Black & White Meet: Race & Reconciliation

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On Friday April 11th at 21:00 (ET), MSNBC will host the premiere of a powerful docu-movie called Meeting David Wilson.  I highly recommend that you watch this incredible film, which looks at race and the legacy of slavery in an original and moving way. This really is a story of hope and reconciliation.

About the film: 

David Wilson, a 28-year-old African-American journalist (and a good friend of mine), journeys into his family’s past to find answers to America’s racial divide. Along the way he meets another David Wilson, a 62 year old white man who is the descendant of his family’s slave master. This discovery leads to a momentous encounter between these two men of the same name but whose ancestors were on the opposite sides of freedom. Through DNA testing, David determines his African roots and returns to his native land.

Will their worlds collide? How will they deal with the gravity of their family’s histories and issues like reparations?

MSNBC Live Event
NBC News will air a live discussion immediately following “Meeting David Wilson,” at 10:30 p.m. ET on MSNBC. The live discussion, which will be broadcast from Howard University’s Washington, D.C. campus and stream live on msnbc.com, will focus on racial themes in America. “NBC Nightly News” Anchor and Managing Editor Brian Williams will moderate the event. Williams will be joined by “Today” Correspondent Tiki Barber.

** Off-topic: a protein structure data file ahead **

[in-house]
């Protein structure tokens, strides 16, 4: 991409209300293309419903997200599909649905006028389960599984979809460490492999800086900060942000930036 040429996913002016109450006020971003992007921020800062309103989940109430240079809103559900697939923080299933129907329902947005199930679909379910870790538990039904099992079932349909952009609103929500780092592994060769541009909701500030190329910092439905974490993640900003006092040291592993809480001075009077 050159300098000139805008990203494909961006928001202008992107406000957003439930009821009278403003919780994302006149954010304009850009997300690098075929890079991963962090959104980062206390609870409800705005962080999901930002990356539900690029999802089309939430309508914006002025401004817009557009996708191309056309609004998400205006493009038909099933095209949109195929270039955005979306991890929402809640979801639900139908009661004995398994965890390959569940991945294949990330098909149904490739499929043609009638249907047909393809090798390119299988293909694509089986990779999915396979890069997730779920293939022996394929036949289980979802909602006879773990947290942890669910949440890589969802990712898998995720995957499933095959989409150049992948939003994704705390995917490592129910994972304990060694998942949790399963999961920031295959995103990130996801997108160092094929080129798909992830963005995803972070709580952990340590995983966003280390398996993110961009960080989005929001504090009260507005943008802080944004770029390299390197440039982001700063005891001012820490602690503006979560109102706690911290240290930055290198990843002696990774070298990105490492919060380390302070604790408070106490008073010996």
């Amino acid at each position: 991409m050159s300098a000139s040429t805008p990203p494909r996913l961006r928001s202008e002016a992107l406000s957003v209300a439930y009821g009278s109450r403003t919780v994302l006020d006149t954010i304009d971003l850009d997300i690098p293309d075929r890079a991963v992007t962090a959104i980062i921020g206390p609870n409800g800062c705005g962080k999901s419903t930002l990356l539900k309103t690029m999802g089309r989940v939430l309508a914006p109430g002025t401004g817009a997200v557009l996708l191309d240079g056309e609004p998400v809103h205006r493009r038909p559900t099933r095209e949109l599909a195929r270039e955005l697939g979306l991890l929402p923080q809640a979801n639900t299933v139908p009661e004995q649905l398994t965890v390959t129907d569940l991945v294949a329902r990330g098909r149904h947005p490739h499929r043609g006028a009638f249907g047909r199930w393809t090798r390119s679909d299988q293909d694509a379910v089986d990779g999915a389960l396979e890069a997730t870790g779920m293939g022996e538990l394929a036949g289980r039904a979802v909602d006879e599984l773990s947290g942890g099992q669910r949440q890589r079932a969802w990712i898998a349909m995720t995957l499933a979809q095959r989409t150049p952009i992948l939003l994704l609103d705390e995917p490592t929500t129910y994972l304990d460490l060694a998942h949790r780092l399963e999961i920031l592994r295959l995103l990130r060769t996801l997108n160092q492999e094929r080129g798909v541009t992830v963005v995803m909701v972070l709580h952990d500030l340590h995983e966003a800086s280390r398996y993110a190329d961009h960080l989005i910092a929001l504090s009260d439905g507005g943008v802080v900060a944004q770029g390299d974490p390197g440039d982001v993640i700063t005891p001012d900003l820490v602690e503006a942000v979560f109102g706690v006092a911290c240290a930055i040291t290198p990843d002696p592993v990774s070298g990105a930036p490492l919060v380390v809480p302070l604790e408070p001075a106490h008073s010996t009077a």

Watch the film’s trailer here: 

Being Positive…

I read the government’s recent report  with interest. It is part of their project to “raise the aspirations, attainment and achievement of Black boys and young Black men, enabling them to reach their potential”.

I found it ironic that one of the key suggestions was that black boys need better role models and media representation, yet here is a report that is just one more body of research (albeit with some good suggestions) which highlights the apparent underachievement and low aspirations of black men! 

Also, this study was conducted through talking to 400 black men…and from those 400 they came to the conclusion that black men in general (not just those 400) have low aspirations?! Talk about generalizing and stereotyping!!

If the government wants to raise aspirations, why not conduct a report into the high achievers, the success stories and ask them how they did it? Wouldn’t that provide a much more positive story and model for the very people that they say so desperately need it?

The report acknowledges that there are success stories, yet ignores this in order to focus on the failings. If you want to achieve success, don’t you look at those who have got it already and see how it can be duplicated? We have heard about black underachievement over and over again for so long and it’s kinda boring…

The government cannot call on the media to give positive representation of people of colour, when it continues to churn out the same old stories about low achievement itself. There is another side to the story – let’s hear it please!  

Maybe, similar to accusations levelled at the self-help industry, there is actually now an industry based entirely on the woes of people of colour… ? Booker T.Washington once made this insightful comment: “There is a class of colored people who make a business of keeping the troubles, the wrongs and the hardships of the Negro race before the public. Having learned that they are able to make a living out of their troubles, they have grown into the settled habit of advertising their wrongs – partly because they want sympathy and partly because it pays. Some of these people do not want the Negro to lose his grievances, because they do not want to lose their jobs.”